From International Socialism (1st series), No.2, Autumn 1960, p.2.
Thanks to Ted Crawford & the late Will Fancy.
Transcribed & marked up by Einde O’Callaghan for ETOL.
What happens when Reforms are possible without Reformism? What happens to the agent, the jobber, the intermediary, when bilateral bargaining between labour and capital takes over? These questions probe the very root of Social-Democracy’s crisis today. They were implicit in the debate on Clause 4 of the Labour Party’s constitution; they have emerged from the debate on defence as an open clash on the relations between the Parliamentary Labour Party and Annual Conference.
Few will argue against the thesis that the competition inherent in capitalism has resulted, via increasing technical and organizational complexity, in the combination and centralization which distinguish it today; that this complexity necessitates a measure of planning within each ‘sphere of influence’; and that the ability to plan derives from the concentration of capital and the increasing interpenetration of business and government which goes with it. Again, few will deny that planning, however imperfect it remains within an orthodox capitalist economy, must take account of the major productive force – labour. The more inclusive such planning in time and scope, the more complex the economy and therefore the more vulnerable to attacks from within, the more necessary is it for capital to implicate labour in the machinery of economic direction, the more necessary is it to integrate the trade-union bureaucracy with that of business and the state; and, of course, the easier it is for trade-union brass-hats to accede.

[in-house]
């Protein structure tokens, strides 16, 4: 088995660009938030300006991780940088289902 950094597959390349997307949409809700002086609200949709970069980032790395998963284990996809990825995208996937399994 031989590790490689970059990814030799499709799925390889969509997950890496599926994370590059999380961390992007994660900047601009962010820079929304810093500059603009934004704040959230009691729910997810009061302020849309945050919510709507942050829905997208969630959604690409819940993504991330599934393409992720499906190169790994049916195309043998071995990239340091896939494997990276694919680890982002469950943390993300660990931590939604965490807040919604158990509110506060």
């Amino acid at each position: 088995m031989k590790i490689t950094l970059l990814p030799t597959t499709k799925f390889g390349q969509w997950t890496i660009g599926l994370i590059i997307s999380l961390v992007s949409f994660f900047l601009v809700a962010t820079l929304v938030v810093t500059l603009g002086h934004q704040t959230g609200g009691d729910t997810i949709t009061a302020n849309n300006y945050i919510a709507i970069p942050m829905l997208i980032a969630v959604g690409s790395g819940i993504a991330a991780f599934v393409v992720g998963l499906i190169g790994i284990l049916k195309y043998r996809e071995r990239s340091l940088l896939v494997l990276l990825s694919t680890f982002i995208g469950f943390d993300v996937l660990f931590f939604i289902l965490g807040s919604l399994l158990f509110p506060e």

Evidence of collaboration is not hard to find. It ranges from the combined operation of bosses and unions mounted against shop-stewards’ movements (Briggs at Dagenham is a famous example) to the uninhibited translation of Alfred Robens from Labour’s Shadow Minister of Labour on the Opposition Front Bench to Tory Quasi-Minister of Fuel in the National Coal Board Chair. More significantly, it is to be seen in the anxious entries and exits of individual trade-union leaders at nos. 10 and 11 Downing Street whenever it appears in the interests of the Government to bid them do so.
The trend is clear: as the political organs of capital merge with its economic organs and try to engulf labour’s economic organs (the unions), our traditional political organs, the parties of reform, get squeezed out (despite the frenetic attempts of their leaders to retain a place in the system’s sun). The process is largely completed abroad. It is now happening in Britain. Indeed, the problem is less one of understanding why the unions are pulling away from the party than one of seeing what is preventing this growing estrangement from culminating in divorce. Why in a word are the unions keeping the Labour Party? What can they hope to gain from their parliamentary wing which they cannot bargain for in Downing Street?
The answer lies partly in the structure of our trade-union movement. Our unions are, predominantly, craft unions. They bargain for minimum wages on a national scale. With few exceptions, their membership is scattered within plants and industries in such a way as to prevent one union from representing all, or even most, workers when facing one management or one industry. This weak federal structure reinforces the traditions of British trade-unionism in making it look to the state for support.
Hence the importance for it of the Labour Party as an instrument of pressure and of legislation: hence the defence of Clause 4 (the ace of state intervention) by the trade-union bureaucracy against Gaitskell’s middle-class group of de-nationalizers and redecorators; hence their concern over the defence debate at this year’s Conference lest a defeat for the platform force the Parliamentary Labour Party to opt for autonomy and so weaken union control of its policies. For the Left to defend Clause 4 was thus not merely to defend the framework (nationalization) of a socialist program (workers’ control). It was also to defend unity in the labour movement, an attempt to stem the powerful current that is thrusting it towards the rocks of fragmentation. For the Left now to denounce the proposed organizational amendments and constitutional changes is to defend the very life of the Labour Party, to save it from death by middle-class anaemia.
Last updated on 14 February 2010